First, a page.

Esta página contiene traducciones automáticas, por lo que puede haber algunos errores. El video de esta página también está en inglés. Pronto habrá traducciones oficiales y un video en español.
In the book of Exodus God tells his people that if they obey him, they will be his treasured possession and a kingdom of priests set apart to bless the world (Exodus 19:5-6). Peter picks up on God’s ancient calling and applies it, not only to Israel, but to everyone who has faith in Jesus. And Peter adds that we aren’t only royal priests and treasured possessions, we're also living stones building a new temple (1 Peter 2:4-5a). In Israel, the temple was a building where people offered sacrifices and met God. But now the temple is a spiritual reality where we have been set apart, like Israel, as new priests, to sacrifice our lives and our actions for the blessing of others (1 Peter 2:5b).
This new growing and global temple began with Jesus. He’s the cornerstone. Without his sacrifice and his example, God’s new plan to bless the world through his people crumbles (1 Peter 2:6). Peter says we are “living stones” who comprise a new meeting place with God that mediates blessing as we live holy lives.
But this living temple we’re building with God is built through rejection (1 Peter 2:7). Jesus was our temple, priest, and sacrifice all in one—and he was killed for it (1 Peter 2:8). As new, chosen temples and royal priests of Jesus, we’ll run afoul of our current religious systems. As God’s precious possession called into the light, the darkness will hate us for telling everyone about it (1 Peter 2:9). So, to be chosen by God means to be exiles and strangers (1 Peter 2:11a). Being God's precious ones means being rejected by the world, like our cornerstone was.
But that’s as it should be. Citizens of a holy Kingdom resist the passions and desires of our old earthly nations (1 Peter 2:11). And while that will bring persecution and even death, Jesus shows us that living as natives of God’s Kingdom rather than citizens of our own brings life from the dead (1 Peter 2:12).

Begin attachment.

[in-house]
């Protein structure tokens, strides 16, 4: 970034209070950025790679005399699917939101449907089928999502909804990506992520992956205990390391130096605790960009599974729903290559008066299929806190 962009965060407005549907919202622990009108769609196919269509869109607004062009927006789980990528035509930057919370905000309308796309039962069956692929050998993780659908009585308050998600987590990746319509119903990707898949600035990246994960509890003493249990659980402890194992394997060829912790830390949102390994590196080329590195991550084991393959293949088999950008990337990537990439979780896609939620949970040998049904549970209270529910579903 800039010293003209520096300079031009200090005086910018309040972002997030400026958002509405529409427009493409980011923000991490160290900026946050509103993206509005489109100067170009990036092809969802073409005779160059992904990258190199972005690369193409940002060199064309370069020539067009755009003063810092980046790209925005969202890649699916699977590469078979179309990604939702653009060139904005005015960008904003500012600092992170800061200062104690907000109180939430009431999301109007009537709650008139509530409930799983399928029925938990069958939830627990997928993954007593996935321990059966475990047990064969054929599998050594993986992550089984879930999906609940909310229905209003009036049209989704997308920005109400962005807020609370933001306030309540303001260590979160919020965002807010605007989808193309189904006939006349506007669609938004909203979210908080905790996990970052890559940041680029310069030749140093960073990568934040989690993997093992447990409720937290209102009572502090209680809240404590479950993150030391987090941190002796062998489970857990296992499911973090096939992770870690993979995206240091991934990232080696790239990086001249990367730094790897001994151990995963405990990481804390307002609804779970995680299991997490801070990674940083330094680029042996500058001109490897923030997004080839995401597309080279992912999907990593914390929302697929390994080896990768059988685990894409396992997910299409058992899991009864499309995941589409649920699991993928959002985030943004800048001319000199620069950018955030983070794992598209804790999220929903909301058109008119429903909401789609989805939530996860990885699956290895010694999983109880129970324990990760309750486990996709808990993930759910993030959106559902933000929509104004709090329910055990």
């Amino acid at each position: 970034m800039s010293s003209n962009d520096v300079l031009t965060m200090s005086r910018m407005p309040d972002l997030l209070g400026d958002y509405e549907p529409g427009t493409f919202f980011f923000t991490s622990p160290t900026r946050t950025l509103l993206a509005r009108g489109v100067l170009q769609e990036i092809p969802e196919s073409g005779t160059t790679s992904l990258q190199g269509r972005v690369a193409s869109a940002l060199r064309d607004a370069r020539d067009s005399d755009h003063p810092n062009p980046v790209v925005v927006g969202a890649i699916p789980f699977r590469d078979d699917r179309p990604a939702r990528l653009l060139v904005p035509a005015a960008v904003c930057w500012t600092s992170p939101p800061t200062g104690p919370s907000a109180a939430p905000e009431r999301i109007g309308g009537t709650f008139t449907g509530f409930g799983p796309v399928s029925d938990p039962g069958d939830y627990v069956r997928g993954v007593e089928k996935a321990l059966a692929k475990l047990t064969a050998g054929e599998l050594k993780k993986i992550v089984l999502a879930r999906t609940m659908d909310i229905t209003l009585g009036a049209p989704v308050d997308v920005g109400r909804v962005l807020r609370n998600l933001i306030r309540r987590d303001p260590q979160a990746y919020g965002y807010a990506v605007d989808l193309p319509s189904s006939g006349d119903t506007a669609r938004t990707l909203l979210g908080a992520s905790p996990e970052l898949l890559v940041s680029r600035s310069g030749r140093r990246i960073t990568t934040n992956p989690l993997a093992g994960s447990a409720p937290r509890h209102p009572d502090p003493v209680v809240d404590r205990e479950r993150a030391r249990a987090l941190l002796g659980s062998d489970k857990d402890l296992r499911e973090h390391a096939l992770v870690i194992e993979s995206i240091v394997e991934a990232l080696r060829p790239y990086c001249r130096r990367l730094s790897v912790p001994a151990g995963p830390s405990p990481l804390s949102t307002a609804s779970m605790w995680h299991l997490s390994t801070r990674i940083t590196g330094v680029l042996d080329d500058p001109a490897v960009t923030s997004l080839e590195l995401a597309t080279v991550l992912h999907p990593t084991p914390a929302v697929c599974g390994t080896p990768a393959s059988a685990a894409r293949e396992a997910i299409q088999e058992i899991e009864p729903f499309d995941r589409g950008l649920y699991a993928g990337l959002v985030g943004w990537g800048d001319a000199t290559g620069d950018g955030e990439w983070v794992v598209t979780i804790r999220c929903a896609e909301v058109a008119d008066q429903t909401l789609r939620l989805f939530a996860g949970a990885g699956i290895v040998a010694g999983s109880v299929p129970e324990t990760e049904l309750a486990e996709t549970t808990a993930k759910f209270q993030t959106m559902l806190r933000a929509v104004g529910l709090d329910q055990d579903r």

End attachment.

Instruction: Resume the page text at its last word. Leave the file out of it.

Peter then gives three examples of how this spiritual reality plays out in real life. His examples are a Christian citizen confronted by Roman authority, a Christian slave at odds with his unbelieving master, and a believing wife estranged from her pagan husband. As priests, citizens, and temples of God’s Kingdom, they are exiles and foreigners in their nation, work, and marriages. Peter knows each will suffer ridicule, suffering, and estrangement. But Peter is hopeful that the sacrificial lives of God’s new chosen people will bless the world.
Where is the Gospel?
Jesus’ suffering and rejection led to his resurrection and our salvation. Jesus’ exile as our Temple, Priest, and God’s treasured Son means that the whole world is blessed. Peter knows marriages will resurrect (1 Peter 3:1), masters will repent to their slaves, and governments will bow when the chosen exiles of God refuse to act like citizens of the world, but instead follow the example of Jesus.
Even though Jesus lived as a subject of Rome and died by the Pharisees’ accusation, he rose from the dead because he lived obedient to God—and so silenced Rome’s power and the Pharisees’ lies (1 Peter 2:15). And when Jesus suffered and was beaten like a slave, he didn’t hate his persecutors, but offered forgiveness like a priest (1 Peter 2:22-23)! By his faithfulness and sacrifice slaves are made righteous and healed from their scars (1 Peter 2:24). And just as Jesus died to save and make pure his bride, believing wives can win over their husbands by their gentleness and respect (1 Peter 3:1).
Jesus is our example (1 Peter 2:21). Jesus shows us that when God’s people sacrificially behave like chosen exiles, royal priests, and treasured people, the world is blessed, our persecutors are transformed, and we will rise from our humiliation.
See For Yourself
May the Holy Spirit open your eyes to see the God who has made us his living temple. And may you see Jesus’ suffering and resurrection as a living hope, able to transform not only us but those around us.